The "Near v. Minnesota" Supreme Court decision of 1931 protected the rights of the press against unfair censorship previously allowed by state laws, according to ConstitutionFacts.com. Prior to this decision, it was only the federal government that could not impose upon the First Amendment freedom of the press.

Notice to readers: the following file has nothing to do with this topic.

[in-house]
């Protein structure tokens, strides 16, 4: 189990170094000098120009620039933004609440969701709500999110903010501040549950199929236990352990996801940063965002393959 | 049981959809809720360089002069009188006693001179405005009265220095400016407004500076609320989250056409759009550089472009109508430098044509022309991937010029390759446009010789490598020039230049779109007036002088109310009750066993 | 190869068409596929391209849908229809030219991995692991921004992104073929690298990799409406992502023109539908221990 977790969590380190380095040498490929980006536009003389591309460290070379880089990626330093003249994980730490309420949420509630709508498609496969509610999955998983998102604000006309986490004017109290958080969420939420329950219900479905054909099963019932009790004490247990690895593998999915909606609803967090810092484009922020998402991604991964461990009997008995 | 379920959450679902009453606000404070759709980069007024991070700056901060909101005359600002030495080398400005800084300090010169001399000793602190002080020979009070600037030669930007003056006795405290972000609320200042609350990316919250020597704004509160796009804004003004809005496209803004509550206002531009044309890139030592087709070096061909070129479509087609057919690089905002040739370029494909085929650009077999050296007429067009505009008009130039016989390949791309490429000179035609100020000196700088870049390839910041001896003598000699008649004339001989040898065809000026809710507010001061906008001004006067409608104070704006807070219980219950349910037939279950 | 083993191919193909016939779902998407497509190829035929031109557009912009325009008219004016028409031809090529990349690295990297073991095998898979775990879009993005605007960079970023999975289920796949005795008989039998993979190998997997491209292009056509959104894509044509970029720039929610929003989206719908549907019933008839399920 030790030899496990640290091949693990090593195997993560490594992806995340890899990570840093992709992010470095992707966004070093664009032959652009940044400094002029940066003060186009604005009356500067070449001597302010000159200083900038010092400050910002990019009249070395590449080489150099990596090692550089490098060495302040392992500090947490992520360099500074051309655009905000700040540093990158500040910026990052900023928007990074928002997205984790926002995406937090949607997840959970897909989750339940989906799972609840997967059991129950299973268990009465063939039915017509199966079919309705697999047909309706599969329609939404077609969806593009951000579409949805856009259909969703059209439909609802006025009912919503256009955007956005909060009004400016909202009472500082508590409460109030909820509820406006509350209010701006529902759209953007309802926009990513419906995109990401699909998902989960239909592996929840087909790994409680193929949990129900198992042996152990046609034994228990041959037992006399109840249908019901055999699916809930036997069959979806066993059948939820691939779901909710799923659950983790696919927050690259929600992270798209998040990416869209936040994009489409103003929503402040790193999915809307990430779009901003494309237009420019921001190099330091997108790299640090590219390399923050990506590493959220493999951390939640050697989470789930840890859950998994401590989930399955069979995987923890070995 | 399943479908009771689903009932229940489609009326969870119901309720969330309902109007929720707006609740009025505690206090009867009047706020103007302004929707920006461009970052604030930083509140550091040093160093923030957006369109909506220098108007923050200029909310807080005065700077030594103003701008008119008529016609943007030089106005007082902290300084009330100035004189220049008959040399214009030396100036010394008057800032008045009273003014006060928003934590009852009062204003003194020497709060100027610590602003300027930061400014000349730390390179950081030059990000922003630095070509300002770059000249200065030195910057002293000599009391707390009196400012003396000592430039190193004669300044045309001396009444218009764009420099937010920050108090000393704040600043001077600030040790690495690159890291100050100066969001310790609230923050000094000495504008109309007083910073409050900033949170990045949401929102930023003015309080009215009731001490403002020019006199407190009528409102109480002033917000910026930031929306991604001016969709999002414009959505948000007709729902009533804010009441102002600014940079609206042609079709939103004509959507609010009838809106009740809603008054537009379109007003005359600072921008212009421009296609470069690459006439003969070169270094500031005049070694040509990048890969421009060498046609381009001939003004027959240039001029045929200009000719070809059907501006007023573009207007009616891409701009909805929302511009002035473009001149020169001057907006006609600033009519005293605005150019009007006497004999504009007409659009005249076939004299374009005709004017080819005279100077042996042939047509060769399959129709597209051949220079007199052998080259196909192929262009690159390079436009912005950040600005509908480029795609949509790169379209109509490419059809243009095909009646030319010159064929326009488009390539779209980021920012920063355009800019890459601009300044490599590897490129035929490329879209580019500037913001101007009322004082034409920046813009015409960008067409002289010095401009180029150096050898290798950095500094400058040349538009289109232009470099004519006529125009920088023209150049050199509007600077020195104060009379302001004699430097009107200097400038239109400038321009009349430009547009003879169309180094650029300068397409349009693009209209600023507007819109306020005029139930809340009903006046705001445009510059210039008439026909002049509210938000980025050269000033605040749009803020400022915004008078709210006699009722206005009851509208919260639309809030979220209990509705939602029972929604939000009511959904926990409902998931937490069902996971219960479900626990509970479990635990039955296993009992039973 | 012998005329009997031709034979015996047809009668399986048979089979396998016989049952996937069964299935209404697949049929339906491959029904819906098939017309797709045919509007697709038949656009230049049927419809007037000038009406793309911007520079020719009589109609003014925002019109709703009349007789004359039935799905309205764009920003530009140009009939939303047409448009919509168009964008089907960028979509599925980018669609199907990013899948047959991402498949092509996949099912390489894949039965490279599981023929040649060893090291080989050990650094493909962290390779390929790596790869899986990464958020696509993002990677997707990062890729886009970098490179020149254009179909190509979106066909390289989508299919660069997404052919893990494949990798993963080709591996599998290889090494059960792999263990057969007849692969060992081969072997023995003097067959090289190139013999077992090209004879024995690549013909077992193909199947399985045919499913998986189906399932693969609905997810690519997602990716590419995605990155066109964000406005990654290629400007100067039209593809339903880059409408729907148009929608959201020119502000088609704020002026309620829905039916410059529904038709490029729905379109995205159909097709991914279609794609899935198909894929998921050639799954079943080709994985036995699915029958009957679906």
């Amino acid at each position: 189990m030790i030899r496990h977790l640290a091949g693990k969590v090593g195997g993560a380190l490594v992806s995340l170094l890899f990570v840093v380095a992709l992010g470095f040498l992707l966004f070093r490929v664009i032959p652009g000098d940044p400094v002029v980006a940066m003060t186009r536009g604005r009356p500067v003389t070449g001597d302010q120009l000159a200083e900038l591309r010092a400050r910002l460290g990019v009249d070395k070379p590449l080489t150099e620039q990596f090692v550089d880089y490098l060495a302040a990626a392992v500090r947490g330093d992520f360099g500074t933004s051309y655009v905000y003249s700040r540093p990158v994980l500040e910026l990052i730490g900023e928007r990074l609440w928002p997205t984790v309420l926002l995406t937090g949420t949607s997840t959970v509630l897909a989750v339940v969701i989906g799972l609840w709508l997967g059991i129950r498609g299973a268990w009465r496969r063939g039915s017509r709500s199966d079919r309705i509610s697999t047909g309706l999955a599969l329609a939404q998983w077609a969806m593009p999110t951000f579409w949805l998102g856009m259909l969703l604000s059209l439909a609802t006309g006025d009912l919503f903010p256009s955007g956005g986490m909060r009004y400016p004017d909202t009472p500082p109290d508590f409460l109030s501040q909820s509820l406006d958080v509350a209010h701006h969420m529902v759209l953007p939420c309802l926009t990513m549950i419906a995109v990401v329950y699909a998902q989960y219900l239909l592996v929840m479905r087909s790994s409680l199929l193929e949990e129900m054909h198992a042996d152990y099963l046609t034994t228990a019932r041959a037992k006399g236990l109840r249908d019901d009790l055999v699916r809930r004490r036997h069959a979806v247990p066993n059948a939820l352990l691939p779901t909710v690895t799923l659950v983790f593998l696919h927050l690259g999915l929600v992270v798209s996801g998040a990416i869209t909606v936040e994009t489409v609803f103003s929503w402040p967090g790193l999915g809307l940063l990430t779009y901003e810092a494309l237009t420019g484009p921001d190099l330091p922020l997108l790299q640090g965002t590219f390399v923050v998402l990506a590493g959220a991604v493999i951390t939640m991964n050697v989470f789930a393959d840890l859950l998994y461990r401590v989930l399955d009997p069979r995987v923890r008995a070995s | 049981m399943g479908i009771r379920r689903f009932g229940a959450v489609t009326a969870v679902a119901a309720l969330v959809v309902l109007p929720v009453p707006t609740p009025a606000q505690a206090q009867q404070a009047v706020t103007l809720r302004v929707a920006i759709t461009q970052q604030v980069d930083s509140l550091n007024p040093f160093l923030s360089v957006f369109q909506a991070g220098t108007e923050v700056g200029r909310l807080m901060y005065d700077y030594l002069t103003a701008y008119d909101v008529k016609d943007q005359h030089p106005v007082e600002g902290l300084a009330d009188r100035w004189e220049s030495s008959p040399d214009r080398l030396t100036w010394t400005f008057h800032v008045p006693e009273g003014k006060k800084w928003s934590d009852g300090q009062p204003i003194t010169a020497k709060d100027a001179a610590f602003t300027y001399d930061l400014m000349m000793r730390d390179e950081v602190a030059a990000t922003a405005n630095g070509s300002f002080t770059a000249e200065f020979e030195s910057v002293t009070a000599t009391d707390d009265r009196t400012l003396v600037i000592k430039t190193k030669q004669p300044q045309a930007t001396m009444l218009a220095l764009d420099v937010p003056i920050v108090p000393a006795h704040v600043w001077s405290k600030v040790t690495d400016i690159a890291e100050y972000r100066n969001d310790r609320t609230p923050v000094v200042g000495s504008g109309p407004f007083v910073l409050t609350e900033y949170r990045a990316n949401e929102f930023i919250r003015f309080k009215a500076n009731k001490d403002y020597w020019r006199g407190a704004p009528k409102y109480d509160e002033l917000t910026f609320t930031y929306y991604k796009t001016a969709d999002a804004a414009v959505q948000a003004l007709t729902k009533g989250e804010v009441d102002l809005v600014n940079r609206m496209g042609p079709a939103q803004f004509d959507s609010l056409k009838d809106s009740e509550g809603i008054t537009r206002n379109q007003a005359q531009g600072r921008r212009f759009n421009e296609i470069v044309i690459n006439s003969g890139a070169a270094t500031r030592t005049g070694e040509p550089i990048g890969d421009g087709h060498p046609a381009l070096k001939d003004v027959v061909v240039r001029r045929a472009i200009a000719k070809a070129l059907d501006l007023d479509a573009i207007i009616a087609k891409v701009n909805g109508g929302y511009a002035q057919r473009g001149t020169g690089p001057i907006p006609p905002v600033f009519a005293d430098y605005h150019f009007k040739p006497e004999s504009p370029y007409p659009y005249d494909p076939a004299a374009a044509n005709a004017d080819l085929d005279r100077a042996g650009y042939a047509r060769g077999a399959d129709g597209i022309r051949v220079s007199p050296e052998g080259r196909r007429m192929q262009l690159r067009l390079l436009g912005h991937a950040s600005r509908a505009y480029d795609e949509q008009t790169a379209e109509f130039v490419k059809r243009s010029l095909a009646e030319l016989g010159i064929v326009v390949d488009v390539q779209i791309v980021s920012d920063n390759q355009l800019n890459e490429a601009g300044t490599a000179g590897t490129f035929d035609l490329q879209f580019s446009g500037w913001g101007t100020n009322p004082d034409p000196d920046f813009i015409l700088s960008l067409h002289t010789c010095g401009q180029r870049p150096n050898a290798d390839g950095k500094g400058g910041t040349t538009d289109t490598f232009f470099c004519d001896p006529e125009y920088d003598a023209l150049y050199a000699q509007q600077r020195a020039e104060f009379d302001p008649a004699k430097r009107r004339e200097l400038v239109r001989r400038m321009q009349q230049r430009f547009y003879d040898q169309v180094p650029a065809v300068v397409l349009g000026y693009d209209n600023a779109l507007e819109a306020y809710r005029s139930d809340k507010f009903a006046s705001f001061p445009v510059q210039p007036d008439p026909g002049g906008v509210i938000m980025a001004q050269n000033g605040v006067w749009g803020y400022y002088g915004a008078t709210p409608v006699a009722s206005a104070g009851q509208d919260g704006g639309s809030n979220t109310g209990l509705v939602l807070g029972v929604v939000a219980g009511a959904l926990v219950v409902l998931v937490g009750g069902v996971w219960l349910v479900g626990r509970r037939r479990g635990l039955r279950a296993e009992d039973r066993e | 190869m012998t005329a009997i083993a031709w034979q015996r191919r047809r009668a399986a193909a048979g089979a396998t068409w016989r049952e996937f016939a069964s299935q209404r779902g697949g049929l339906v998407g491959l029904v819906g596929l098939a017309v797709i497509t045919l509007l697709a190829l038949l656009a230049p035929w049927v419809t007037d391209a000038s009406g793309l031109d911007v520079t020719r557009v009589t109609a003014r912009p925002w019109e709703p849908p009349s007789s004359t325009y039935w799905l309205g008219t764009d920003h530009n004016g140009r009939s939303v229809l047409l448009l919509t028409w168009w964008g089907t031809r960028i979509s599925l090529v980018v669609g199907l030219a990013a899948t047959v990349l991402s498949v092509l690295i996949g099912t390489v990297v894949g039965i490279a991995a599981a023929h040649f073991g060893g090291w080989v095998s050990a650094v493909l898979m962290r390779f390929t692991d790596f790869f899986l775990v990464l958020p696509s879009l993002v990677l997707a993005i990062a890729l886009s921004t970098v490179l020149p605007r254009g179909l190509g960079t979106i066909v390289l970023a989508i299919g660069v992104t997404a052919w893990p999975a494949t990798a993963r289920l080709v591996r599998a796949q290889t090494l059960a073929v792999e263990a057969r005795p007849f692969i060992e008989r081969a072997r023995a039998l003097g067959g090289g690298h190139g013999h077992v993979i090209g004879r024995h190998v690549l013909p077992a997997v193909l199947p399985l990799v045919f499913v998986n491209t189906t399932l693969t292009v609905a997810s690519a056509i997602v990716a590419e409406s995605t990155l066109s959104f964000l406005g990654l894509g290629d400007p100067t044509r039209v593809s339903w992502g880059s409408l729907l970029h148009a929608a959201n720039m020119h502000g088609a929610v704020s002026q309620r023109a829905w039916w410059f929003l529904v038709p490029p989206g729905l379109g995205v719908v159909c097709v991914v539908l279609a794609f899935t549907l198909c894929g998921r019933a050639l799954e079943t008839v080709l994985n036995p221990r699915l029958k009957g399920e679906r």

The Near v. Minnesota case originated when the government of Minnesota closed J.M. Near’s Saturday Press based on anti-Semitic and racist commentary, according to ConstitutionFacts.com. The decision by the court directed state governments against impeding in the freedom of the press with rare exceptions. This case is widely regarded as groundbreaking in protecting free press rights.